- Durable – while porcelain is more durable, ceramic tile is definitely still a very durable option, and we just want to make sure you didn’t get the impression that wasn’t the impression from reading this article.
- Very little maintenance – an advantage that porcelain and glazed tile share is that they both require very little maintenance. Spills, dirt and stains are easily removed and there isn’t a lot of daily maintenance associated with these materials. On the other hand, if you get unglazed tile, you should know that it means you will have to stain it also.
- A good material for people suffering from allergy – allergy is a nasty thing, and if you get ceramic tile, it’s a lot better than having carpets installed, when you suffer from allergies. Dust, pollen and other allergens don’t easily accumulate and all it takes is for you to simply use a vacuum and mop, and they won’t be spoiling your room’s air quality.
- It can chip – while it is a durable type of material, chipping is not impossible and once it does, it changes color since all of the col0r is in the glazing. When you get underneath the glazing, the beautiful exterior is no longer there, and it can easily seem very inconsistent and ruined once chips occur. With unglazed tile you won’t have those issues, but they on the other hand come with significantly more maintenance too since they need to be sealed periodically.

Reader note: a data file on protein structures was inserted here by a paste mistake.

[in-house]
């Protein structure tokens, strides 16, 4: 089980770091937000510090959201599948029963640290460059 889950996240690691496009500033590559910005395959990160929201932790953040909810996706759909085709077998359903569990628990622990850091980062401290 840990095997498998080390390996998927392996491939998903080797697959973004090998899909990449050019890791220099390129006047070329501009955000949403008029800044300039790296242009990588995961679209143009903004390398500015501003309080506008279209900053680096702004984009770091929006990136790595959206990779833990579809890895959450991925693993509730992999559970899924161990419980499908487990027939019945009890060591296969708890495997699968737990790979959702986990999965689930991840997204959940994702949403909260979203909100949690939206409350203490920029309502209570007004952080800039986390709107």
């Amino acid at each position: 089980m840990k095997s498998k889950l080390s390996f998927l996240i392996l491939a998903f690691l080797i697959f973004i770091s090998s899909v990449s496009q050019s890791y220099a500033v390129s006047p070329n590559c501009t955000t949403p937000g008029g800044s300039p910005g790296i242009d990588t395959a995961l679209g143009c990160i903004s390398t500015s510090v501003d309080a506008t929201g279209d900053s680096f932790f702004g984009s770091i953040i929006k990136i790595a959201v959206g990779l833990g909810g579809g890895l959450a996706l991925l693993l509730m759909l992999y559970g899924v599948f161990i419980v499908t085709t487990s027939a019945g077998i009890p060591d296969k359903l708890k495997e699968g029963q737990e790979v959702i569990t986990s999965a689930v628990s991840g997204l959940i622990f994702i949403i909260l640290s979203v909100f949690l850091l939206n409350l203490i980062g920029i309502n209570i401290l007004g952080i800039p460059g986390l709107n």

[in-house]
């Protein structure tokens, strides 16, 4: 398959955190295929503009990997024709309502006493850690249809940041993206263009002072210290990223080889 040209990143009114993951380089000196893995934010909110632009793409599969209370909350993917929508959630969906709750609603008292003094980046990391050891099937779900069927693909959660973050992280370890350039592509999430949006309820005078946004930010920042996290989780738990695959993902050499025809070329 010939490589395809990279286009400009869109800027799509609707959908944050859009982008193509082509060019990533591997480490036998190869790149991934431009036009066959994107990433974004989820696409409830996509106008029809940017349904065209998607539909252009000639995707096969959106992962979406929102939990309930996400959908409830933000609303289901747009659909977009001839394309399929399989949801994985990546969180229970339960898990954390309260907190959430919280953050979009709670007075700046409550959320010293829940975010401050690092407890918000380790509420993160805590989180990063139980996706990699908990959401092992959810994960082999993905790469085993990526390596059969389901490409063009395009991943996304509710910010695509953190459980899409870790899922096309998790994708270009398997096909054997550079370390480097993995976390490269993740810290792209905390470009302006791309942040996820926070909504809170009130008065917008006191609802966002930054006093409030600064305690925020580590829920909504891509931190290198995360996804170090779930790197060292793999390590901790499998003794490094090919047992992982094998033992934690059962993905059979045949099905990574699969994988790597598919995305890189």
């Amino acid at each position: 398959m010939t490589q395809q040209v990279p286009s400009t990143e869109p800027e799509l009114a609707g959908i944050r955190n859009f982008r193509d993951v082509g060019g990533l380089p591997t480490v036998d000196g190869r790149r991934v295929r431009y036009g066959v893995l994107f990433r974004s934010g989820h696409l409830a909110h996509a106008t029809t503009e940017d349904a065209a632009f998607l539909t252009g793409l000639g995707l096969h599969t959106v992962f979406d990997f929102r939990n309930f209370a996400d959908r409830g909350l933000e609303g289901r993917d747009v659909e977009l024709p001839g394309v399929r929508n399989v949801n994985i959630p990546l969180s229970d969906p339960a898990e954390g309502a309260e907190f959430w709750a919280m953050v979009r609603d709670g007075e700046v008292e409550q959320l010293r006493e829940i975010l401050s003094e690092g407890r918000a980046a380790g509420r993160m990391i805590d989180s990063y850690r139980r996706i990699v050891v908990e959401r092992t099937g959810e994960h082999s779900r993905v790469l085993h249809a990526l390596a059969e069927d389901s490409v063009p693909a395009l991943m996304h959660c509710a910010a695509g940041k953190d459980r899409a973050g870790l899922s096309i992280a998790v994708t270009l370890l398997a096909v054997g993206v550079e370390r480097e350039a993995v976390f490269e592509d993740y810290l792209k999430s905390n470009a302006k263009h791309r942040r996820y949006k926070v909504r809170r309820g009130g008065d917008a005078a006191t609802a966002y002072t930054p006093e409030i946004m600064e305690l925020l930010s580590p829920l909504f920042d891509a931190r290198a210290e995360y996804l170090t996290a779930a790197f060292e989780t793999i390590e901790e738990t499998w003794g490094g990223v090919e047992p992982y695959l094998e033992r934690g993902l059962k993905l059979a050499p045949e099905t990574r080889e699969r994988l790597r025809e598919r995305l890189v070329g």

- It can get scratched – yes, the glass surface can get scratched and while these scratches may not be incredibly visible usually, when you look carefully, they won’t look great. It means that you need to be careful when you’re transporting different things such as furniture to not drag it across the floor but actually look out for your floor instead.
- How much it weighs – while porcelain weighs more, it’s not like ceramic tile is a light option either, and the flooring contractor will still need to make sure that there’s enough support to make it safe to install. If the floor joists need to be strengthened, that will naturally also add to the associated cost.
The Weakest Link
No matter if you choose to install one type of tile or another, it’s important to know that it is often not even the tile that causes problems but rather the grout installed in between tiles. Grout has a disadvantage that porcelain doesn’t – it’s porous, and therefore vulnerable, and the consequence ends up being a material that needs sealing even if the porcelain itself doesn’t, or you might start seeing water damage as a consequence. If not sealed, it can change color and mold might start growing on it. Not cool!